The Three Pillars of Continuous Improvement
(And How Sensemaking Can Make the Difference)

Creating an ecosystem of continuous improvement is one of the most important pieces of agile enablement. How you set the conditions for it, how you nurture it, and how you sustain it, can make or break your transformation efforts. The idea is that you create small experiments with tight feedback loops that allow you to gather insights and improve things as you go along. The philosophy is that this continuous improvement allows you to adjust and adapt to an uncertain business environment that is shifting underneath your feet.

We’ve written before about how sensemaking can be the key ingredient for a true agile transformation, but we thought we’d use this article to show three examples of how sensemaking can radically transform how you think about continuous improvement.


In any scenario where people are working in a team, there is going to be complexity in terms of roles, performance, delivery, and the like. A strategy is typically put in place to try and anticipate some of this, hold people accountable for their contributions, and set a north star for everyone to work towards. But even with all this planning, bumps in the road are natural. So, your preparation for these obstacles, and your capacity to face them is absolutely critical.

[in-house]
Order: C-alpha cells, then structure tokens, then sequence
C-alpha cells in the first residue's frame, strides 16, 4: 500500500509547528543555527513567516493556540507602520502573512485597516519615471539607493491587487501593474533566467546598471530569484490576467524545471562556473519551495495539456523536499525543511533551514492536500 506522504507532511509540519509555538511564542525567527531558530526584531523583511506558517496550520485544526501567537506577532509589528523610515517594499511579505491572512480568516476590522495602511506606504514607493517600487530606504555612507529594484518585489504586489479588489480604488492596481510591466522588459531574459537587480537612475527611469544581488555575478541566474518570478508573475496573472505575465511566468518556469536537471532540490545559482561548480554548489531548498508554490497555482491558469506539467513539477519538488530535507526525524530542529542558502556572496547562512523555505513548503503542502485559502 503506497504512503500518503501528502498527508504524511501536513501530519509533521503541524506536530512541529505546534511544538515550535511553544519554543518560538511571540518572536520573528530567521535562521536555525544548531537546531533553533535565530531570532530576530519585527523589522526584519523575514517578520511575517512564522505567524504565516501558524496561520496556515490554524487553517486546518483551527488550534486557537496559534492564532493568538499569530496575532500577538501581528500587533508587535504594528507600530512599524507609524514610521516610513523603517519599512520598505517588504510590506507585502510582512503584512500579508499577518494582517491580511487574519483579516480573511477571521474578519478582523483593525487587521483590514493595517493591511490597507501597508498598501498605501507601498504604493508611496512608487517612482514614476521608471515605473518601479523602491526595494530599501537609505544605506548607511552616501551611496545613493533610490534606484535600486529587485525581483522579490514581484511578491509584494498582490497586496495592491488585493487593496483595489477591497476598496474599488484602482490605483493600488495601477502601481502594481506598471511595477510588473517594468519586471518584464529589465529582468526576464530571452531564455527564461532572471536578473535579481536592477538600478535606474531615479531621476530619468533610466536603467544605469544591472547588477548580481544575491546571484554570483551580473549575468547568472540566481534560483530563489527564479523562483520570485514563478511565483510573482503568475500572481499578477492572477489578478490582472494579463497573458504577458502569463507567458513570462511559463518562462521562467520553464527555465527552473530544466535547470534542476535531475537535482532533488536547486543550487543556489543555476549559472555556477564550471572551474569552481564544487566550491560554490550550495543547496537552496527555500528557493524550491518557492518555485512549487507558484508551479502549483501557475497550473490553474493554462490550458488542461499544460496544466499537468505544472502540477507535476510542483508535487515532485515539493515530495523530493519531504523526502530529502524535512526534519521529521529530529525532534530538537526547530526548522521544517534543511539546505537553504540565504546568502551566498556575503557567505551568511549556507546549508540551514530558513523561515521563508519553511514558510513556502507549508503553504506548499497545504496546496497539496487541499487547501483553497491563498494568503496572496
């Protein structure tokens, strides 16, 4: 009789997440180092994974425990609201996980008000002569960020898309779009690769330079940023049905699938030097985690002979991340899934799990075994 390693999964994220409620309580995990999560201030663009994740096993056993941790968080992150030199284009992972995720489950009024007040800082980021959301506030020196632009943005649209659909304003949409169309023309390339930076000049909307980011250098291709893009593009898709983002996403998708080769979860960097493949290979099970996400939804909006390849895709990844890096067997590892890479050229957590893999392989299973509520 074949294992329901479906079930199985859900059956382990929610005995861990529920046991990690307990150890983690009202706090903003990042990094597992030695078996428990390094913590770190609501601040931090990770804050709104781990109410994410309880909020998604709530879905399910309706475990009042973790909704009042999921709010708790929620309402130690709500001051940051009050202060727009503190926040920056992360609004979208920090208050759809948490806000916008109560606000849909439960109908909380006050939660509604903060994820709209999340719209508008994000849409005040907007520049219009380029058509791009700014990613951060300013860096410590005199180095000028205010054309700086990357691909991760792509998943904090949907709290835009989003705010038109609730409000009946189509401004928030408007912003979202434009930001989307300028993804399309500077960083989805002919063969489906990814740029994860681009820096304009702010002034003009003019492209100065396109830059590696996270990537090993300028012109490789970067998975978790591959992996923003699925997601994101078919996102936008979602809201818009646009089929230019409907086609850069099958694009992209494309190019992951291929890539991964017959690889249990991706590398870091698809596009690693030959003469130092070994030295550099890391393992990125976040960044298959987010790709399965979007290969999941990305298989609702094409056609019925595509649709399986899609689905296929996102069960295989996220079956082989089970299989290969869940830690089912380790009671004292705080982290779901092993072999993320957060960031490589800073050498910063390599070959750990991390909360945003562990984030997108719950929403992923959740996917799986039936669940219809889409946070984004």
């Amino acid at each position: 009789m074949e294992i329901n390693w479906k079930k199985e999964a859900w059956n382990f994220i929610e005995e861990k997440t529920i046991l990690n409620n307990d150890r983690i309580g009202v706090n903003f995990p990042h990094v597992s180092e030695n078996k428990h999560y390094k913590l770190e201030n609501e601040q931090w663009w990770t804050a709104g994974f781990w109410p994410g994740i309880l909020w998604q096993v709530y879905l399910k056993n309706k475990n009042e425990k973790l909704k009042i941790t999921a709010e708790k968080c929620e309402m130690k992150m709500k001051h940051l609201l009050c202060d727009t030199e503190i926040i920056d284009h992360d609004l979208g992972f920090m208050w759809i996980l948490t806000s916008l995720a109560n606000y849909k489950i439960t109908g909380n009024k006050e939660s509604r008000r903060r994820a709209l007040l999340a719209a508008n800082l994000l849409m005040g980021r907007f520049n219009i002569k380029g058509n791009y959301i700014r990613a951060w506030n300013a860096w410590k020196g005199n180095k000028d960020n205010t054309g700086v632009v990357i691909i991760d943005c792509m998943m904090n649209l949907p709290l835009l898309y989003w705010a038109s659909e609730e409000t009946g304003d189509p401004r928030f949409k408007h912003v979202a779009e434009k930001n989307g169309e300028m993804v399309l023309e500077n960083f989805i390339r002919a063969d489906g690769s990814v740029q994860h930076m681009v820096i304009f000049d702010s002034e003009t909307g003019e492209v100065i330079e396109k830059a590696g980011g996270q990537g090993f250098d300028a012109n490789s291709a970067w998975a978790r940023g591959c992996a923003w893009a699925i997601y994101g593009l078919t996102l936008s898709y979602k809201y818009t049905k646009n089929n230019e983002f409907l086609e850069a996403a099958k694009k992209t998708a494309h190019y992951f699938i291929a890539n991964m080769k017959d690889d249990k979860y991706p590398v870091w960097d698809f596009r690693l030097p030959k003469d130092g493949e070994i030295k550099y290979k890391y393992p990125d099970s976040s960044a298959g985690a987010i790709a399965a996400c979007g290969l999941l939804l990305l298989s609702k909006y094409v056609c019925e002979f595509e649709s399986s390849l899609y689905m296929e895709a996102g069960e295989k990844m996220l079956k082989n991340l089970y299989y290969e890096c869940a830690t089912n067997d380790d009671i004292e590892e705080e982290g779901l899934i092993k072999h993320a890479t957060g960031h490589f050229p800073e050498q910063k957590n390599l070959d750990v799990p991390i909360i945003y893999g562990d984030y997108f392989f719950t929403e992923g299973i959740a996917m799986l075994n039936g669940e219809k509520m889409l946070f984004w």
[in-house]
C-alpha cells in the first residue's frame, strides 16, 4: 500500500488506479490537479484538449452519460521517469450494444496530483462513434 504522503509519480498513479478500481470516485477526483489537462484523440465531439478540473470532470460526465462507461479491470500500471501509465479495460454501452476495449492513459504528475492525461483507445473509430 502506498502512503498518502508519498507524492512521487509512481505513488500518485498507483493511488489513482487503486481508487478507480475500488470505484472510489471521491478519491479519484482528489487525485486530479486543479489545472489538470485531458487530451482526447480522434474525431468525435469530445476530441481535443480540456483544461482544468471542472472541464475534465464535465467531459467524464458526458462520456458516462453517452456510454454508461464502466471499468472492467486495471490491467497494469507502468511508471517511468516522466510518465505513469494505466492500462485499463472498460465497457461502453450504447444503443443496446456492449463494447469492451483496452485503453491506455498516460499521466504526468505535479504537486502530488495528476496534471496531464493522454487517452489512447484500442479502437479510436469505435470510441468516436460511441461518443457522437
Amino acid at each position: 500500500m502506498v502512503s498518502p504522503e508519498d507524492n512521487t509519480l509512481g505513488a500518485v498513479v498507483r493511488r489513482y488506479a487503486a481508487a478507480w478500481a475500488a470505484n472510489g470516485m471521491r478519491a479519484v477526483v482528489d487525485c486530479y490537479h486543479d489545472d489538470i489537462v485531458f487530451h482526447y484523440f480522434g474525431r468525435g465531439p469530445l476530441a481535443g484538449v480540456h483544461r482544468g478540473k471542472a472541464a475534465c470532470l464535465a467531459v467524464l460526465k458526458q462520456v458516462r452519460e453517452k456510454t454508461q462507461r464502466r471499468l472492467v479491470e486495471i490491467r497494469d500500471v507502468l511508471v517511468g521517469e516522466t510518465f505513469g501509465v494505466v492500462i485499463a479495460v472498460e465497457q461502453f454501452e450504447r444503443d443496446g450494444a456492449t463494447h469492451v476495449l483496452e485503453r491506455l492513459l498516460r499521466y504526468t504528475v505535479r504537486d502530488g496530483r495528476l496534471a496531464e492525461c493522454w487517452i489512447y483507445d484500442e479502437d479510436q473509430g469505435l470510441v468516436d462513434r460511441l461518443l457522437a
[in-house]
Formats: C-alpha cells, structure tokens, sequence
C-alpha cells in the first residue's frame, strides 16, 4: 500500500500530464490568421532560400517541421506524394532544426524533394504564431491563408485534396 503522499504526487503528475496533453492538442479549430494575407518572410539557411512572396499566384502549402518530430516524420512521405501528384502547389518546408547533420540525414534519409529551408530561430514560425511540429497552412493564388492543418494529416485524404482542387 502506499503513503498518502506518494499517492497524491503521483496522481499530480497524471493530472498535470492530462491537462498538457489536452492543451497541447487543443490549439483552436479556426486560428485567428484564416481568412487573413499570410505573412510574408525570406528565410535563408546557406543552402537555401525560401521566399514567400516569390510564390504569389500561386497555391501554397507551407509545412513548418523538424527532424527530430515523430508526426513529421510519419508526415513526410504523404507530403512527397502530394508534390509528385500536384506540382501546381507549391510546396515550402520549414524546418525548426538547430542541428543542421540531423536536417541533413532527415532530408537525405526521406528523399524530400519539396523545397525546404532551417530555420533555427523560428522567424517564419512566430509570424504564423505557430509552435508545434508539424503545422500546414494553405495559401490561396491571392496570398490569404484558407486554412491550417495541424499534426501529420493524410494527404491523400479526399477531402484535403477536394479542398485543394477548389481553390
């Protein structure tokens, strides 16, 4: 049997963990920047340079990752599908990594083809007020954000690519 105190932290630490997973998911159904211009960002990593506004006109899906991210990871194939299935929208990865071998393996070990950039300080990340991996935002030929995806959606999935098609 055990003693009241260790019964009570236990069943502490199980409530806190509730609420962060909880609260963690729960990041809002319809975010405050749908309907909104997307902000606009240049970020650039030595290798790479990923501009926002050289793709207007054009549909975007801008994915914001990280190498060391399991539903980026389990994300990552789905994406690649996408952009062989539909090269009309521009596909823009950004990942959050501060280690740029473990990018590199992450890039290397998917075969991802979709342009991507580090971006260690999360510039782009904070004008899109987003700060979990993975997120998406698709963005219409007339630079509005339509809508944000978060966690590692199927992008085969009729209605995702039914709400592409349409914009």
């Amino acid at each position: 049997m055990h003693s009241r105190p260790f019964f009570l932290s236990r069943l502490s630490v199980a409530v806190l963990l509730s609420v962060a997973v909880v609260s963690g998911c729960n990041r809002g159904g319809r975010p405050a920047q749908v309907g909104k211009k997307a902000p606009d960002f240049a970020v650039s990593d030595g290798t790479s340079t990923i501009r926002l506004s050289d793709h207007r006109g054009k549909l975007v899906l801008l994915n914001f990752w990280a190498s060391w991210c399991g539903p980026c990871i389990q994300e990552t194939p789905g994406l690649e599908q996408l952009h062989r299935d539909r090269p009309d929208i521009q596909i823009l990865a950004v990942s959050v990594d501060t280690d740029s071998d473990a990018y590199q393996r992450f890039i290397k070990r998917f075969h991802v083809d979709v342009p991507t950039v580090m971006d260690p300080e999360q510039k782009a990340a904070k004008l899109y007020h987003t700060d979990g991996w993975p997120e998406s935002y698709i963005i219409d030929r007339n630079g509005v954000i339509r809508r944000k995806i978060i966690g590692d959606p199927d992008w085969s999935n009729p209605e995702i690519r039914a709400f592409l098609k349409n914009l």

Sensemaking can be a fantastic tool to help diagnose strategic weaknesses out in the field in real time. By integrating the narrative insights from your people, you can identify trends that point to misaligned incentives, miscommunications, and a range of other potential problems that you might want to rectify.


Imagine another scenario where your team steps back from what they’re doing to look at the bigger picture. This is crucial for continuous improvement but it’s only valuable if you can push past shallow metrics and get to the heart of what’s going on. Sensemaking provides that research-based methodology that can open up those feedback loops for you and provide actionable information that can inform the next iteration of whatever you’re doing.

This is crucially important at every step of the process so that you’re learning from your mistakes and making incremental improvements wherever possible.


The last scenario in our continuous improvement framework is to understand the nature of interpersonal conflict. When we see this in our organization, it should point us toward a red flag that we need to deal with. But it’s only through sensemaking that we can dig through the emotion in the conflict and uncover the underlying reasons for the frustration. If we don’t use a disciplined approach like this, we risk diffusing the situation and sweeping things under the rug, only for it to re-emerge in the future.

Continuous improvement demands that we deal with that conflict effectively and make the necessary changes to avoid seeing it again going forward.


Each of these three pillars represent opportunities for sensemaking to make a dent in your agile transformation journey. Too many companies approach it with the idea that they know how they are going to transform themselves. They’ve read the books and they’re ready to implement the theory. Unfortunately, that’s just not how things work in practice.

Organizations are complex and it’s only through sensemaking that you truly understand how your agile transformation is panning out. Then, with those insights, you can make the iterative changes to your culture, mindset, and systems to improve your results.

We’ve seen it time and time again with clients here at Spryng. Maybe you should be next?